The ACT Government has released a discussion paper calling for expert and community input on raising the age of criminal responsibility within the Territory.
Released on Wednesday, the announcement reflects the ACT Government’s decision to become the first jurisdiction to commit to raising the age of criminal responsibility to 14-years-old.
The ACT Government has released the paper calling for advice on how young people involved in harmful behaviours should be held responsible.
“When children are imprisoned, it sets the trajectory for the rest of their lives and increases the risk they will be involved in the adult criminal justice system as they grow up,” said ACT Attorney-General Shane Rattenbury.
He said the current age of criminal responsibility, which sits at 10-years-old is “well and truly out of step with the rest of the world” and said that Australia has been “chastised” by the United Nations Committee on the Rights of the Child.
The ACT Government hopes to explore responses that sit outside of the traditional criminal justice system, and has interest in therapeutic care and accommodation, embedding restorative approaches and supporting victims.
“Reducing children and young people’s interaction with the criminal justice system benefits all community members,” said the Attorney-General.
“Meeting the needs of at-risk children and young people and their families earlier in their lives, will ultimately lead to lower levels of offending and recidivism. This is particularly important for Aboriginal and Torres Strait Islander communities given their overrepresentation in the justice system.”
ACT Minister for Families and Community Services Rachel Stephen-Smith said that despite the small rates of children under 14 being incarcerated in the ACT, any interaction with the criminal justice system can be traumatic for a young person.
“In raising the age of criminal responsibility, we therefore need to strengthen our capacity to identify children and young people who need more help and to provide therapeutic interventions so we’re not just delaying engagement with the justice system but creating different trajectories for some of our most complex and traumatised young people,” she said.
ACT Minister for Youth Justice Emma Davidson hopes raising the age will minimise the need for the Bimberi Youth Justice Centre.
“This work gives us the opportunity to reimagine our entire youth justice system, making Bimberi Youth Justice Centre the last resort for as many young people as possible across all age groups,” she said.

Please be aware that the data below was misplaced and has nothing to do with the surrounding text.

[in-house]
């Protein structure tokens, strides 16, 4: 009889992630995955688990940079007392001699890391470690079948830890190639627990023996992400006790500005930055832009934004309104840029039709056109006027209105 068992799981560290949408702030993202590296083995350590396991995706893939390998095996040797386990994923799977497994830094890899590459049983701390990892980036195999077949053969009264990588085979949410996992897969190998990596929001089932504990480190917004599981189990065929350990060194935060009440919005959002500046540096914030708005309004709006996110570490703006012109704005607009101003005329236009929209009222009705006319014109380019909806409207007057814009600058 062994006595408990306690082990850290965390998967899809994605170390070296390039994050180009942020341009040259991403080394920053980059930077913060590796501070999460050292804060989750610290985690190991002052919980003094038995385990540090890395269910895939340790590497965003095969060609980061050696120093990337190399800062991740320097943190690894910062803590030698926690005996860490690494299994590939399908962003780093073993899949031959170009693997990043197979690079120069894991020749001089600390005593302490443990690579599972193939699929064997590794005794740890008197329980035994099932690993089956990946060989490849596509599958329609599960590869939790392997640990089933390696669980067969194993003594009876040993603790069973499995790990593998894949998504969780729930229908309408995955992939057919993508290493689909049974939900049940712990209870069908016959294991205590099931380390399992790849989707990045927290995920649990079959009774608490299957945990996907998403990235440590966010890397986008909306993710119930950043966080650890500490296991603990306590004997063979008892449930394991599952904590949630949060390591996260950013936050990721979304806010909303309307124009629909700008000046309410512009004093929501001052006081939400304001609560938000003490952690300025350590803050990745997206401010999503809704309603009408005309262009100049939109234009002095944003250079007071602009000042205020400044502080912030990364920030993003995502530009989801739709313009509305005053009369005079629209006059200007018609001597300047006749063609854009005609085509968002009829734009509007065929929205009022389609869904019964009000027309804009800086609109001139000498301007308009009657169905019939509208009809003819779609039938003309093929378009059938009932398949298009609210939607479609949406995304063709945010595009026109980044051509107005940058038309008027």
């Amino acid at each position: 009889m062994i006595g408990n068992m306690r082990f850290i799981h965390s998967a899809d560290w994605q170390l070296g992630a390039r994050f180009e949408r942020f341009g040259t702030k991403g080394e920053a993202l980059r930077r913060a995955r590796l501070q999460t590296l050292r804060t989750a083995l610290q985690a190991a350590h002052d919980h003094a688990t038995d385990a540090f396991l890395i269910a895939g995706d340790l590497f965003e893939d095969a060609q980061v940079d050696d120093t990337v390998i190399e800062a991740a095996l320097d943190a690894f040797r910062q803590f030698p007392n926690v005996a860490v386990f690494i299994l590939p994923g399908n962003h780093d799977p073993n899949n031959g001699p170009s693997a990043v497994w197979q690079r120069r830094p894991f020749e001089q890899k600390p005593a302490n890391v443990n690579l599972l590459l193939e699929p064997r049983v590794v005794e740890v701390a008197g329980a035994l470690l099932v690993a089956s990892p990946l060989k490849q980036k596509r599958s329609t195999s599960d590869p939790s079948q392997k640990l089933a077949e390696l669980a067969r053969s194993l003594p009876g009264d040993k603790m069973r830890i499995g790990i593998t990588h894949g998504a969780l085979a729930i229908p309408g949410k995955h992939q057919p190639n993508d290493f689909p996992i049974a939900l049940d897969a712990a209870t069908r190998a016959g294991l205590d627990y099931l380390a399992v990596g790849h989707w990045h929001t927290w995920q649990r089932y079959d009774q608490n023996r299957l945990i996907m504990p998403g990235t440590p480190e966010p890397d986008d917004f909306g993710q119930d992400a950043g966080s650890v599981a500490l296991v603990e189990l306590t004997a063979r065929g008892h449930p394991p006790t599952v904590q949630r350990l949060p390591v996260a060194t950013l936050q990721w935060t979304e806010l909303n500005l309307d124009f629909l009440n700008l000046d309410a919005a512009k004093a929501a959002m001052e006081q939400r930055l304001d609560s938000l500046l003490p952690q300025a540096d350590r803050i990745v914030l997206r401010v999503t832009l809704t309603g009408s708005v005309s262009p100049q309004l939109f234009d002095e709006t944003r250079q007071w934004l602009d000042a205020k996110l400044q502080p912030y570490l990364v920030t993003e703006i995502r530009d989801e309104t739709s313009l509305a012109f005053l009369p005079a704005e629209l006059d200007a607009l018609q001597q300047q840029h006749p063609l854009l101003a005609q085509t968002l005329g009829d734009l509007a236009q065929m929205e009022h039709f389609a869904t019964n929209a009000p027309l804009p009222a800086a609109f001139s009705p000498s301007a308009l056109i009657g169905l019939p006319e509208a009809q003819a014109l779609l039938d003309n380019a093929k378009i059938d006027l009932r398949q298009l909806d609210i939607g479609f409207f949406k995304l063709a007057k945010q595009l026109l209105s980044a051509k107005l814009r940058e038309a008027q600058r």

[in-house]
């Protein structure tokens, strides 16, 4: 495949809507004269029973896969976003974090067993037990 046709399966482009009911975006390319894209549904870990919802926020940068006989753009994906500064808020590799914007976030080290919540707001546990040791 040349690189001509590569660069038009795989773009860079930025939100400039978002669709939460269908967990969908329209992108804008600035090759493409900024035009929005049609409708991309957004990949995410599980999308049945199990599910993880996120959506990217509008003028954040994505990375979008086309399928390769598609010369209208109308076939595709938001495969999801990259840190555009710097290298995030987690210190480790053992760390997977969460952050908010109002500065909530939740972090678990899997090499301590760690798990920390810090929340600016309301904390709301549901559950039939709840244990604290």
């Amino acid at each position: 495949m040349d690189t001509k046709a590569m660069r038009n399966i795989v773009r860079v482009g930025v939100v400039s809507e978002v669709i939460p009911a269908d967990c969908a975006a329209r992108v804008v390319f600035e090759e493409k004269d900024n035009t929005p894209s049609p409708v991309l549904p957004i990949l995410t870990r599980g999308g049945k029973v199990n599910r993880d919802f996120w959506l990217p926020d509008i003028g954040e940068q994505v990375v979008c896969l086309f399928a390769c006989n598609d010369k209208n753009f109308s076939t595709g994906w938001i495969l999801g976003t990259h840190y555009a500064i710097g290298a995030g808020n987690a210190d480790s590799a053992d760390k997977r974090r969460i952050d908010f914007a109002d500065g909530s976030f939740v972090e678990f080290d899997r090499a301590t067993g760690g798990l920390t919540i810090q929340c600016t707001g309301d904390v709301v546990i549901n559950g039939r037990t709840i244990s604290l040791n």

“To do this, we must address the social determinants which lead young people into the youth justice system, such as trauma, family violence, disability and mental ill-health. Services must be holistic, accessible, and strength-based so that young people and families are supported, particularly when they are experiencing multiple complex issues.
“Young people need support and connection, with a well-resourced sector, to help them and their families during challenging times or crisis. This will create a system of early support that diverts all young people and children in the ACT away from imprisonment.”
Change the Record Co-Chair Cheryl Axleby welcomes the release of the ACT Government’s discussion paper.
“We welcome this step towards legislating to raise the age of criminal responsibility to 14 in the ACT. We hope all States and Territories follow the ACT’s leadership and change the laws that can send children as young as 10 years old to prison,” she said.
“The ACT Government’s discussion paper is a way of engaging with the community as the ACT embarks on reforms that will make the community safer and stronger by providing children with help and support when they need it.”
Axleby notes that Indigenous youth are targeted, arrested and detained at far higher rates than non-Indigenous children.
“If governments are serious about closing the gap they must invest in programs and services which give children the chance to learn from their mistakes without being harmed in prison,” she said.
“Every day a child spends in prison can cause lifelong harm to that child’s growth and development. There are alternatives to prison that are already working — we just need politicians to fund them. For too long Australia has been imprisoning very young children and causing them — and our whole community — harm.”
The submissions in response to the discussion paper will stand beside an independent review of service gaps. The independent review is being led by Emeritus Professor Morag McArthur in partnership with the Australian National University (ANU) and Aboriginal consultancy Curijo.
The discussion paper can be accessed here and will be open for comment until August 5.
By Rachael Knowles